Jens Weidmann, 46, has been at the helm of Germany’s central bank, the Bundesbank, since 2011. As guardian of the country’s monetary policy, he has more than once clashed with Mario Draghi, head of the European Central Bank. In particular, Mr. Weidmann, who is also a member of the ECB’s governing council, has opposed Mr. Draghi’s policy of quantitative easing. While he has received backing from the German government, Mr. Draghi has gotten his way in Europe: This Monday, the Italian’s trillion-dollar bond-buying program has kicked into gear.
Mr. Weidmann sat down with Uwe Jean Heuser and Mark Schieritz to talk about the new flood of money, the deeper causes of the crisis and political backing in times of confrontation.
Die ZEIT: Mr. Weidmann, there’s a quote we’d like you to hear.
Monetary policy is about phasing out the non-standard measures introduced in response to the crisis and drawing a clear line between monetary policy and fiscal policy. Do those words ring a bell?
Jens Weidmann: Yes, they certainly do.
That’s what you said when you took office more than three years ago. What’s happened in the meantime?
Plenty of things have happened. Tension has ebbed and flowed as the euro area crisis has progressed, but those words are no less relevant for the future path of monetary policy than they were back then.
The European Central Bank has begun buying up government bonds, so we don’t appear to be anywhere near phasing out the measures introduced to tackle the crisis right now.
That’s true. But I have repeatedly pointed out that the crisis is more like a marathon than a sprint – and that it’s going to take a great deal of time to overcome the root causes of the crisis. So it’s very tempting indeed to dump the problem at the door of monetary policymakers. But there’s no simple way out of the crisis, and firing up the printing presses in particular won’t eliminate the problems that sparked the crisis in the first place.
But no one is listening to you.
I wouldn’t say that.
Time and again, you’ve been outvoted in ECB governing council meetings, most recently in the decision a few weeks ago to purchase government bonds.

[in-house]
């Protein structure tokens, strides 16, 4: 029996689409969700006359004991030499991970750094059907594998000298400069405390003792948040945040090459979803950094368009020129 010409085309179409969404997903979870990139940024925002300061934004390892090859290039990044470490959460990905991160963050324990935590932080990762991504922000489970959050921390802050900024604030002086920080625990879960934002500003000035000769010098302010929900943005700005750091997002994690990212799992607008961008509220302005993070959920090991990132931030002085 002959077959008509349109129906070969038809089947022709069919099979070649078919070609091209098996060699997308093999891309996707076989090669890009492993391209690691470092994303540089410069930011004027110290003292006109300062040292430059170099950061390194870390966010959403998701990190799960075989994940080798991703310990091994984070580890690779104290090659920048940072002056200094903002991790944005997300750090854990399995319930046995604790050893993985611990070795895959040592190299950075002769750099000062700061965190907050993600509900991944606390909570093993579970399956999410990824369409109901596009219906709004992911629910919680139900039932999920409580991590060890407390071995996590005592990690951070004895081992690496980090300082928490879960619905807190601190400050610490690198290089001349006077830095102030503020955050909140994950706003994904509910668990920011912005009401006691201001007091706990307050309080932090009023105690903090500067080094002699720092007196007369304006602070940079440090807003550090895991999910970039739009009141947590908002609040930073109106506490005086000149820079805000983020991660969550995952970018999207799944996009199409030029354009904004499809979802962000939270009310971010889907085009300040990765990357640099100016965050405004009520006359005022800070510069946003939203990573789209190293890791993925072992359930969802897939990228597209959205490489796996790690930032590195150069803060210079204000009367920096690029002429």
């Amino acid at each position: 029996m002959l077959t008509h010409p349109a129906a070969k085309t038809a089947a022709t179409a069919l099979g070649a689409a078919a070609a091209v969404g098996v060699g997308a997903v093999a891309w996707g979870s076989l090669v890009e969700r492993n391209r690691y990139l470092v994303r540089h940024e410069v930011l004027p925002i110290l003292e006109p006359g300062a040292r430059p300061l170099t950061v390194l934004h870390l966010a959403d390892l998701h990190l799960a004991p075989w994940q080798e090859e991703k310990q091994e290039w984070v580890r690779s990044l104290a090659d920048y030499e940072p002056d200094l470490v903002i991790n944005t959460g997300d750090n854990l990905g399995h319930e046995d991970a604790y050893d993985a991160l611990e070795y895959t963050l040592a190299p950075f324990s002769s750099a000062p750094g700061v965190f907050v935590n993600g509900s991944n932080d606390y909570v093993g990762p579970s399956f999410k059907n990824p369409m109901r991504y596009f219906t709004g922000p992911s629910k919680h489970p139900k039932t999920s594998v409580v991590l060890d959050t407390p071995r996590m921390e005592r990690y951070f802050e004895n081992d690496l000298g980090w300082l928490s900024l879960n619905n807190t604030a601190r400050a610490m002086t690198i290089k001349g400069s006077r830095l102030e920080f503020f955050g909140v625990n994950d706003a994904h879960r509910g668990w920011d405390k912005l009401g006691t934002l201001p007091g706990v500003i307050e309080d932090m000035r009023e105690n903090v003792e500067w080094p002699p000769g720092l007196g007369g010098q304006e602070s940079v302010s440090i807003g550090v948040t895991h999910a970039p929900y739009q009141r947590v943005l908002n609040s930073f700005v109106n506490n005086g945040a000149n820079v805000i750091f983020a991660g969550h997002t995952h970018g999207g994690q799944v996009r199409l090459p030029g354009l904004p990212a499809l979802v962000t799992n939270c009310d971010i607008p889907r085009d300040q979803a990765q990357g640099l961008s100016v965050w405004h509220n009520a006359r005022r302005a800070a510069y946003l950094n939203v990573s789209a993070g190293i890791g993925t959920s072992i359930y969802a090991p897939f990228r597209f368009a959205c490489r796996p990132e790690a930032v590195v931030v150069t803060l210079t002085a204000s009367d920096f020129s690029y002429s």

The first account of the governing council’s monetary policy meeting was published last week. Read that document and you will see that many a council member argued along the same lines as myself about the government bond-buying program. And those who ended up voting in favor of this program are certainly also aware of the risks involved. It’s just that after weighing all the arguments, they arrive at a different conclusion. Chiefly because they take a different view of the risk involved in a protracted period of very low inflation rates or even of deflation.
Can you live with being outvoted as long as you can put your concerns on record?
Certainly not. I want my arguments to have a bearing on decisions, but I accept that the governing council passes its decisions by majority vote. And I wouldn’t say my criticism is falling on deaf ears. The government bond-buying program certainly includes elements which acknowledge the concerns voiced by myself and others. The scope for mutualizing government solvency risk will at least be curbed because national central banks will only be able to purchase government bonds issued by their home country.
Why does it increasingly appear as though Germany is isolated internationally in the economic policy debate?
That’s not the impression I have gained in the ECB governing council, the euro group [of European finance ministers] or in other international forums. What I do see, though, is that a number of economists – chiefly in the United States – do not consider all the facets of what makes the European monetary union so unique. Some in these quarters are quick to call for joint liability or monetary financing of the public sector…
… that is, the central bank assuming a country’s debt…
… and that’s something which is prohibited under the European treaties, and rightly so. Don’t forget that unlike in the United States, the euro area is not a political union with a single central federal budget, but 19 member states, each of which runs its own national fiscal policy, and it was agreed that the assumption of joint liability here would be prohibited, and that counts for monetary policy, too. What this means is that the euro system operates on a different playing field than the U.S. Federal Reserve system. And you don’t need me to tell you that economic policy debates are always a reflection of national interests.